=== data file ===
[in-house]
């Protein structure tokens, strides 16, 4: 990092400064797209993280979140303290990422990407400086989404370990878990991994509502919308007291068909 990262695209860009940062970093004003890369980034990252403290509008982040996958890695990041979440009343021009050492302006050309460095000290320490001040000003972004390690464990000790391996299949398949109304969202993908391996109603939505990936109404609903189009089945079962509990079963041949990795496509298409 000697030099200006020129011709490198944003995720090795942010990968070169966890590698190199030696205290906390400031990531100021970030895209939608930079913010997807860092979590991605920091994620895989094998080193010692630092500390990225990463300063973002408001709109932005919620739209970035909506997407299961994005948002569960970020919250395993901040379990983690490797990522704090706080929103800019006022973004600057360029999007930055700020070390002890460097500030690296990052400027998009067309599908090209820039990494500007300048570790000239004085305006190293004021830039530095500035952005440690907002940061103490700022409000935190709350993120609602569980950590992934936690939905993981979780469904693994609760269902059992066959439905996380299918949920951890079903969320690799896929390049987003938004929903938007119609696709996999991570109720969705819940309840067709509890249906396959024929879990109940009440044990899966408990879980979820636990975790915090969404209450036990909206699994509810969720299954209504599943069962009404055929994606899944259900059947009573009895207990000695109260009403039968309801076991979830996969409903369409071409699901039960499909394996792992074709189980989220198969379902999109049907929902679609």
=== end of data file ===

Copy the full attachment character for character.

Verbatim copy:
[in-house]
């Protein structure tokens, strides 16, 4: 990092400064797209993280979140303290990422990407400086989404370990878990991994509502919308007291068909 990262695209860009940062970093004003890369980034990252403290509008982040996958890695990041979440009343021009050492302006050309460095000290320490001040000003972004390690464990000790391996299949398949109304969202993908391996109603939505990936109404609903189009089945079962509990079963041949990795496509298409 000697030099200006020129011709490198944003995720090795942010990968070169966890590698190199030696205290906390400031990531100021970030895209939608930079913010997807860092979590991605920091994620895989094998080193010692630092500390990225990463300063973002408001709109932005919620739209970035909506997407299961994005948002569960970020919250395993901040379990983690490797990522704090706080929103800019006022973004600057360029999007930055700020070390002890460097500030690296990052400027998009067309599908090209820039990494500007300048570790000239004085305006190293004021830039530095500035952005440690907002940061103490700022409000935190709350993120609602569980950590992934936690939905993981979780469904693994609760269902059992066959439905996380299918949920951890079903969320690799896929390049987003938004929903938007119609696709996999991570109720969705819940309840067709509890249906396959024929879990109940009440044990899966408990879980979820636990975790915090969404209450036990909206699994509810969720299954209504599943069962009404055929994606899944259900059947009573009895207990000695109260009403039968309801076991979830996969409903369409071409699901039960499909394996792992074709189980989220198969379902999109049907929902679609």